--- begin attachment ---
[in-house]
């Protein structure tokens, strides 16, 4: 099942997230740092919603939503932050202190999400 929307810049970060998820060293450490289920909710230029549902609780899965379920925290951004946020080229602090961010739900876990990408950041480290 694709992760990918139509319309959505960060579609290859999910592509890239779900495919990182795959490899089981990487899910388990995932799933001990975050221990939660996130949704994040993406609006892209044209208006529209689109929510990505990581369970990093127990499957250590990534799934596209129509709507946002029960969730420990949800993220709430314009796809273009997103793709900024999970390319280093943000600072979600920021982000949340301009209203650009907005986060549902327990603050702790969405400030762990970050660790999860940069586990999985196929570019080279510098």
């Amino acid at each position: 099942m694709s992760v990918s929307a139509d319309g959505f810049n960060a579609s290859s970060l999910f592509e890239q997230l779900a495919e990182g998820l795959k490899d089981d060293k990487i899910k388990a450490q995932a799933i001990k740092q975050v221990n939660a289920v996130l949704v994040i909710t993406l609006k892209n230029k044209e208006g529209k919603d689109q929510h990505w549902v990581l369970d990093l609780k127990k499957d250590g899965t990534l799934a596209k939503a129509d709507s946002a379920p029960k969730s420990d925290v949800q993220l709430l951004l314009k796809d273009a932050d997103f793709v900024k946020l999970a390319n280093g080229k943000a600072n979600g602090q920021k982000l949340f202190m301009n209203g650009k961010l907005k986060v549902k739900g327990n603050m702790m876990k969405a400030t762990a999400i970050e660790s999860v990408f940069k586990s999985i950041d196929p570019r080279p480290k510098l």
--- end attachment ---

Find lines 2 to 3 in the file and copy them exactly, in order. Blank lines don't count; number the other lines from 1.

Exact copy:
């Protein structure tokens, strides 16, 4: 099942997230740092919603939503932050202190999400 929307810049970060998820060293450490289920909710230029549902609780899965379920925290951004946020080229602090961010739900876990990408950041480290 694709992760990918139509319309959505960060579609290859999910592509890239779900495919990182795959490899089981990487899910388990995932799933001990975050221990939660996130949704994040993406609006892209044209208006529209689109929510990505990581369970990093127990499957250590990534799934596209129509709507946002029960969730420990949800993220709430314009796809273009997103793709900024999970390319280093943000600072979600920021982000949340301009209203650009907005986060549902327990603050702790969405400030762990970050660790999860940069586990999985196929570019080279510098």
């Amino acid at each position: 099942m694709s992760v990918s929307a139509d319309g959505f810049n960060a579609s290859s970060l999910f592509e890239q997230l779900a495919e990182g998820l795959k490899d089981d060293k990487i899910k388990a450490q995932a799933i001990k740092q975050v221990n939660a289920v996130l949704v994040i909710t993406l609006k892209n230029k044209e208006g529209k919603d689109q929510h990505w549902v990581l369970d990093l609780k127990k499957d250590g899965t990534l799934a596209k939503a129509d709507s946002a379920p029960k969730s420990d925290v949800q993220l709430l951004l314009k796809d273009a932050d997103f793709v900024k946020l999970a390319n280093g080229k943000a600072n979600g602090q920021k982000l949340f202190m301009n209203g650009k961010l907005k986060v549902k739900g327990n603050m702790m876990k969405a400030t762990a999400i970050e660790s999860v990408f940069k586990s999985i950041d196929p570019r080279p480290k510098l």